By Zac Koons
There comes a point in each of our lives when we discover whether or not we’re a camping person. You know what I mean? Camping is a crucible. A test some of us pass, and some of us fail. Some people, like my Coloradan wife, are taken camping as infants, and so they have the unfair advantage of never being able to remember a time when making mac and cheese over the fire felt weird. While others — perhaps you know some of them — have an intuitive sense that they’d fail the test so miserably they decide there’s no need for them ever to take it in the first place.
What I mean is that camping tends to be a revealing experience. It’s a time when you learn new things about yourself, and, often more interestingly, new things about others. What will Jonathan be like without the comforts of shower and cellular service? I wonder if Sarah’s as friendly when she first wakes up as she seems to be every Friday afternoon at book club. I’ll never forget the look on the faces of some of our St. Richard’s youth — as well as that of my parent-volunteer — when, a few summers ago on a three-day backpacking trip in the Rocky Mountains, our guide explained to us the rules and strategy of backwoods bathroom etiquette, with a shovel in one hand, and a stick in the other. We were about to learn quite a lot about one another indeed.
This is on my mind because, having never spent more than one night camping together, Anna and I decided last month that we’d go on a ten-day camping trip to Montana. And from the beginning, I could tell that Anna, in all her Colorado snobbery, was rather eager to see how I’d get on. And I’m happy to say I did just fine, thank you very much; I loved it, actually, but I will say I found my own thoughts frequently leaning in existential directions: Without my clerical collar, without my dog, without my books, without my phone, Who am I, really?
One way to think about this section of the book of Exodus is that Israel have gone camping. They’ve escaped from Egypt; they passed through the Red Sea; and they’ve emerged on the other side as an independent and free people for the first time. And now they’re trekking through the wilderness towards Mt. Sinai, setting up camp in a new spot each night, and their thoughts are leaning in existential directions. They’re about to learn quite a lot about themselves. The wilderness is the crucible in which their new identity will be formed.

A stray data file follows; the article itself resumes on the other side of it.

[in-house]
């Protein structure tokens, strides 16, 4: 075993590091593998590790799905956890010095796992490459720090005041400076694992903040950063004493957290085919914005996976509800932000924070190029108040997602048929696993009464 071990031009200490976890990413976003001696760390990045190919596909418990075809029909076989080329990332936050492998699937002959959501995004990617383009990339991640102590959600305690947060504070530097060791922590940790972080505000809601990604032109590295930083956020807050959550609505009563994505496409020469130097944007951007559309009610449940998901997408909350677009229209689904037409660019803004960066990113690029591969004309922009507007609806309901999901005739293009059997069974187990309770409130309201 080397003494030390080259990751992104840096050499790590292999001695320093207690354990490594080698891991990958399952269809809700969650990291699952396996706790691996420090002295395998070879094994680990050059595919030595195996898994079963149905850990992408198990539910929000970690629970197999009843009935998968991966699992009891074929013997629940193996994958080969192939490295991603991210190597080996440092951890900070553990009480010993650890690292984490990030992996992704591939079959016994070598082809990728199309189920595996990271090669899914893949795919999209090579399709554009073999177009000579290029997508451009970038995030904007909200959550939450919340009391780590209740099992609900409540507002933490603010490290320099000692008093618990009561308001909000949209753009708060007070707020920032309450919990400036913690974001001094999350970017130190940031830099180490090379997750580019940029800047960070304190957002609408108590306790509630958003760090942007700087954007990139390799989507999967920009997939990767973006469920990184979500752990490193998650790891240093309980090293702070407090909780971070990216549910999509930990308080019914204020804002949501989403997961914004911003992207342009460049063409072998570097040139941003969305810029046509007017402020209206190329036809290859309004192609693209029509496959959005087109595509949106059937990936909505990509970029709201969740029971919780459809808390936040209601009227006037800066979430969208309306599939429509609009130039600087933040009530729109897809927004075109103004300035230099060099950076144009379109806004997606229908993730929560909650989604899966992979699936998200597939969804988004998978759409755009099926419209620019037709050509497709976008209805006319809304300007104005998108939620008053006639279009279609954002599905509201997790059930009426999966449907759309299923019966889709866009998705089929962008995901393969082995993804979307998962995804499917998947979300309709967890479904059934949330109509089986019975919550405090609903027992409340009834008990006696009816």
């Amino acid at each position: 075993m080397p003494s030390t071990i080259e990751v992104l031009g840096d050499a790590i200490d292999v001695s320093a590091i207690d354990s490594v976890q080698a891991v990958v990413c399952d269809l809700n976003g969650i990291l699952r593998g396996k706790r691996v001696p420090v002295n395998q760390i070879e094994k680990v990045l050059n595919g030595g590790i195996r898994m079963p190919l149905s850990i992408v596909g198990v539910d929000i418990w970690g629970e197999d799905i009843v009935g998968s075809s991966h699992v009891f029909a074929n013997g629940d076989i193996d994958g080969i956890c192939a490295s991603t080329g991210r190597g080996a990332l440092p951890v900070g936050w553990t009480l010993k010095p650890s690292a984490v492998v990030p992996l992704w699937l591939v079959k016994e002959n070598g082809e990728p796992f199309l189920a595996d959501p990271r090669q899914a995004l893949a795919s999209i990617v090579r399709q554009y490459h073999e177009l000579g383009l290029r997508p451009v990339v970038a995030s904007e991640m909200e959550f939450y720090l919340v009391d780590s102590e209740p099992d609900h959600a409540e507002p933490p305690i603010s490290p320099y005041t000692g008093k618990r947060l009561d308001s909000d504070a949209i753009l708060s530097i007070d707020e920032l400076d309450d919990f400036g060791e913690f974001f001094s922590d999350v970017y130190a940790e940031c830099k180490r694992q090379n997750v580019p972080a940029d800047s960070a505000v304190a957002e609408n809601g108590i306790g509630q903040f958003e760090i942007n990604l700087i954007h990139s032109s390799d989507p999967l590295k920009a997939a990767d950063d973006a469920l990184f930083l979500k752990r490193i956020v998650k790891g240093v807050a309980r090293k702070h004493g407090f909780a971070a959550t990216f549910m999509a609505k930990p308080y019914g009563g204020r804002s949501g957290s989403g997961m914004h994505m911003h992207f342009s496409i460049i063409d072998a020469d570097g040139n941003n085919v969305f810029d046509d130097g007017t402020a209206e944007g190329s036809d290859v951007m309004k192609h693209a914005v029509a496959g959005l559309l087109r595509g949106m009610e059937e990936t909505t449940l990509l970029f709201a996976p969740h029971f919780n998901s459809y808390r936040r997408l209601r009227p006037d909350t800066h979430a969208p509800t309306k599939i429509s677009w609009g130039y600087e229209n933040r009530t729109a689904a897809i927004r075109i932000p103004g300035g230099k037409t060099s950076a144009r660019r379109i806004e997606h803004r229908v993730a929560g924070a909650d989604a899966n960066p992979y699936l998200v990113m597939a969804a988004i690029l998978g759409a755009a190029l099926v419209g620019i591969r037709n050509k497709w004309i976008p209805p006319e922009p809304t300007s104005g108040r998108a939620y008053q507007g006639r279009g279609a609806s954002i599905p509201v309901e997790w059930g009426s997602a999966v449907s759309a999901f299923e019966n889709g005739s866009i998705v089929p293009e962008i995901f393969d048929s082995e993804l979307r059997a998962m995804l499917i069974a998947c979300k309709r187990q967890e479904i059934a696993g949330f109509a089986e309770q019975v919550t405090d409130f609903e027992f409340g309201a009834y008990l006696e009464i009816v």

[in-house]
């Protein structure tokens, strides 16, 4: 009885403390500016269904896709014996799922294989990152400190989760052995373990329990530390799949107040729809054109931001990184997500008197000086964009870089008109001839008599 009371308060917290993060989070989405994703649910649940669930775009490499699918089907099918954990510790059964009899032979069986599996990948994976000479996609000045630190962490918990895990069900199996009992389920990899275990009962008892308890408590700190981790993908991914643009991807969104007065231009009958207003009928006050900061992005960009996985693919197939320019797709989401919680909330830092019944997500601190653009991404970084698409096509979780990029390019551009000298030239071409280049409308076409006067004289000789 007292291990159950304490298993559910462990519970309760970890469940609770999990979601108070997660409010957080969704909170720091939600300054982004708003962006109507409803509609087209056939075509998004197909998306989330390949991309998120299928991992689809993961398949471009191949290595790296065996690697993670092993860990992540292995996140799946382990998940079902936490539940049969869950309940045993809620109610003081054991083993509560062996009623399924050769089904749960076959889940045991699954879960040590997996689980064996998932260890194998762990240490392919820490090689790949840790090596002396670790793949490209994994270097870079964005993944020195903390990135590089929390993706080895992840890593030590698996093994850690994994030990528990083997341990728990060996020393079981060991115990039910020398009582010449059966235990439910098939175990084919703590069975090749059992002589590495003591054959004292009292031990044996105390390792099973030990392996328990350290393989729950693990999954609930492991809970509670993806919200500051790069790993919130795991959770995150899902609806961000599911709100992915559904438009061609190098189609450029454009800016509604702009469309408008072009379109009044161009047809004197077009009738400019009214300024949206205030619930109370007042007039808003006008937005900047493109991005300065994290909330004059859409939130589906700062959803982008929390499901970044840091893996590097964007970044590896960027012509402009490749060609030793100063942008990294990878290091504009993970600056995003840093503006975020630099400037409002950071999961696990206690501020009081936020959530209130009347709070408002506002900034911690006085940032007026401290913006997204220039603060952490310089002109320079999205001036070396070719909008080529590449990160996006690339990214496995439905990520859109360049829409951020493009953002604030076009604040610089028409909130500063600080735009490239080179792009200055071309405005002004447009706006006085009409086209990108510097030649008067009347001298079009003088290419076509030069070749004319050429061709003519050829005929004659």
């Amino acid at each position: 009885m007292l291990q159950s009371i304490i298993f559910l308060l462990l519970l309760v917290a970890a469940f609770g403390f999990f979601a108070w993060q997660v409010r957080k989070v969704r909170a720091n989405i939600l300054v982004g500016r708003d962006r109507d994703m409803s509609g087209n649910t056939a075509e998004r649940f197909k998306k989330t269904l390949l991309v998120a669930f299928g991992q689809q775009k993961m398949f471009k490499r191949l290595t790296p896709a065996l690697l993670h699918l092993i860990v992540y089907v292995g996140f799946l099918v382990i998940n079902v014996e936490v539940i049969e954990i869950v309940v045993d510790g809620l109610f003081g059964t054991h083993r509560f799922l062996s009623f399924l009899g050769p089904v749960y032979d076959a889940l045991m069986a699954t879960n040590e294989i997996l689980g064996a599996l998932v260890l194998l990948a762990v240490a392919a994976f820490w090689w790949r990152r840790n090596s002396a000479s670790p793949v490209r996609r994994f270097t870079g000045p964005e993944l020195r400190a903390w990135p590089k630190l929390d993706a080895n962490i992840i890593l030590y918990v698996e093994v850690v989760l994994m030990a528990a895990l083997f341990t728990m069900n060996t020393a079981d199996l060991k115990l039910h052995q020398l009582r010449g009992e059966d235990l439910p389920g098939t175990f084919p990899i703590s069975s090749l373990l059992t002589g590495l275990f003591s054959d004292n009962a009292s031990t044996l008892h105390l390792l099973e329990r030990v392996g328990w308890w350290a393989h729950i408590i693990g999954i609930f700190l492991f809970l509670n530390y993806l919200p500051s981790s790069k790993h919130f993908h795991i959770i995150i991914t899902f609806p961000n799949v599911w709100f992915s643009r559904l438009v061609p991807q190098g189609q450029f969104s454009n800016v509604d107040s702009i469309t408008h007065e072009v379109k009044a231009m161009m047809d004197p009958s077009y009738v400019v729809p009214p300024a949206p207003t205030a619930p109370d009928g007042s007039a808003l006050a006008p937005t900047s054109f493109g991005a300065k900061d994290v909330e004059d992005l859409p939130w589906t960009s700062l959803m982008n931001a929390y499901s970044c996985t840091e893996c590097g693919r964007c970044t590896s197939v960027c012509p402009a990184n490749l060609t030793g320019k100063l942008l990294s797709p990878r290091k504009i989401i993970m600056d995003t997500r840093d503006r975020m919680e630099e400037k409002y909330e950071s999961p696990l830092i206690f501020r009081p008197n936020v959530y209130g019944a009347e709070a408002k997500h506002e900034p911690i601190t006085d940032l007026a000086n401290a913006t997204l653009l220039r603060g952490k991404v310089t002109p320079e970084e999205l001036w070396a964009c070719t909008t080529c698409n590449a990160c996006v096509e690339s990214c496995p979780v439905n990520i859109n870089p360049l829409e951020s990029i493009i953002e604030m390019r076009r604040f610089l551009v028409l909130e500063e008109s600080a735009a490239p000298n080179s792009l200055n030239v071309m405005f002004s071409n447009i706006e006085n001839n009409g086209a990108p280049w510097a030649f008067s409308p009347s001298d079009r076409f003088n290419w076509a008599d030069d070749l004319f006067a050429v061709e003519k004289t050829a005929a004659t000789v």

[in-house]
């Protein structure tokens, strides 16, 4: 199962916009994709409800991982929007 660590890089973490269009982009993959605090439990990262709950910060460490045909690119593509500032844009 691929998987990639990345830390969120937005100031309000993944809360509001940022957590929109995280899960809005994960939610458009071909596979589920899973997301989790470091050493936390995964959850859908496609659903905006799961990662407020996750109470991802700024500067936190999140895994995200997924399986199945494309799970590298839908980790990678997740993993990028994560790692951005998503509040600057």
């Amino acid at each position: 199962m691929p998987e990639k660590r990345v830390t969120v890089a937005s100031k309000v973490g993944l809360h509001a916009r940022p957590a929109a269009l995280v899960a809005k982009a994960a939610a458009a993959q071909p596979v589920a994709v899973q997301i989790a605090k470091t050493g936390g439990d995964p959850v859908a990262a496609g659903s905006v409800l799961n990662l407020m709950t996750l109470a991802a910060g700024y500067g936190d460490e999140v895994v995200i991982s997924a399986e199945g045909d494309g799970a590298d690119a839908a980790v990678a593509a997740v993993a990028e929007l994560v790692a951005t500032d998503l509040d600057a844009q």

It becomes apparent pretty quickly that Israel are not a camping people. They complain about everything. The desert is not their preferred climate. They don’t like the food (which we read about last week). There’s not enough to drink (which we read about today). And they’re beginning to question whether or not their fearless leader knows what he’s doing. (That’s when you really know a camping expedition is about to go off the rails, by the way—when someone starts questioning whether someone else is reading the map correctly.)
Israel start to say things like “If only we were back in Egypt! Sure, we were slaves, but at least there was a little variety in our diet,” which to me seems even more ridiculous than longing for a blow dryer from the foot of the Grand Tetons. At the end of today’s reading, Moses renames their desert campsite Massah and Meribah, which in Hebrew mean “test” and “quarrel” respectively. The test is: What kind of people are we going to be; And the answer at this point in the story is: the kind who bicker and moan.
I don’t know about you, but the last year has felt a little to me like America has been on one giant camping trip together. The conveniences of long-held assumptions have been tossed aside, and we’ve been, on an almost daily basis, witnessing and participating in conversations of an existential nature — about who we really are, about what it really means to be an American, and all with a greater intensity than we’ve seen for generations. What kind of country is America on the world stage, really? And who really are America’s enemies? Who should be allowed to move here? And who should be allowed to stay? If I asked you to close your eyes and picture “an American,” it’s that very image that feels like it’s currently being renegotiated. And our collective anxiety feels very high.